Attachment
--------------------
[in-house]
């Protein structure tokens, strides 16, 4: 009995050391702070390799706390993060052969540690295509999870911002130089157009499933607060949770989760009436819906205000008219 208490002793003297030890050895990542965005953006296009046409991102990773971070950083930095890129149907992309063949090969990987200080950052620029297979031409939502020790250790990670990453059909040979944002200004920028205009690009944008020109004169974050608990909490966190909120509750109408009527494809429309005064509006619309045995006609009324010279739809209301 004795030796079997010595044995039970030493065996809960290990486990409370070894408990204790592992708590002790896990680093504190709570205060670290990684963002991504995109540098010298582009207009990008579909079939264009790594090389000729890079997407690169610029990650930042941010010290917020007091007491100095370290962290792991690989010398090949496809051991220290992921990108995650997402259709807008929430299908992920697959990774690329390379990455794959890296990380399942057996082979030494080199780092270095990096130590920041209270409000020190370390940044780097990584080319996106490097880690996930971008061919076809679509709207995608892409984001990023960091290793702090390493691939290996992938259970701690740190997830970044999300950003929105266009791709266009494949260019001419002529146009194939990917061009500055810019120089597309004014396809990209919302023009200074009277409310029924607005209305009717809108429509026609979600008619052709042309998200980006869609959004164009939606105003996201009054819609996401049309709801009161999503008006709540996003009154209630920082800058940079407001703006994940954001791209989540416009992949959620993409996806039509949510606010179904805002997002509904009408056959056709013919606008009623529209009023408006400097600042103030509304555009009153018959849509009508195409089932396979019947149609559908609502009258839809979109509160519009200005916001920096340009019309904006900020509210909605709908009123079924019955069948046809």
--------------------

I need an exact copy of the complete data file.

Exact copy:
[in-house]
């Protein structure tokens, strides 16, 4: 009995050391702070390799706390993060052969540690295509999870911002130089157009499933607060949770989760009436819906205000008219 208490002793003297030890050895990542965005953006296009046409991102990773971070950083930095890129149907992309063949090969990987200080950052620029297979031409939502020790250790990670990453059909040979944002200004920028205009690009944008020109004169974050608990909490966190909120509750109408009527494809429309005064509006619309045995006609009324010279739809209301 004795030796079997010595044995039970030493065996809960290990486990409370070894408990204790592992708590002790896990680093504190709570205060670290990684963002991504995109540098010298582009207009990008579909079939264009790594090389000729890079997407690169610029990650930042941010010290917020007091007491100095370290962290792991690989010398090949496809051991220290992921990108995650997402259709807008929430299908992920697959990774690329390379990455794959890296990380399942057996082979030494080199780092270095990096130590920041209270409000020190370390940044780097990584080319996106490097880690996930971008061919076809679509709207995608892409984001990023960091290793702090390493691939290996992938259970701690740190997830970044999300950003929105266009791709266009494949260019001419002529146009194939990917061009500055810019120089597309004014396809990209919302023009200074009277409310029924607005209305009717809108429509026609979600008619052709042309998200980006869609959004164009939606105003996201009054819609996401049309709801009161999503008006709540996003009154209630920082800058940079407001703006994940954001791209989540416009992949959620993409996806039509949510606010179904805002997002509904009408056959056709013919606008009623529209009023408006400097600042103030509304555009009153018959849509009508195409089932396979019947149609559908609502009258839809979109509160519009200005916001920096340009019309904006900020509210909605709908009123079924019955069948046809």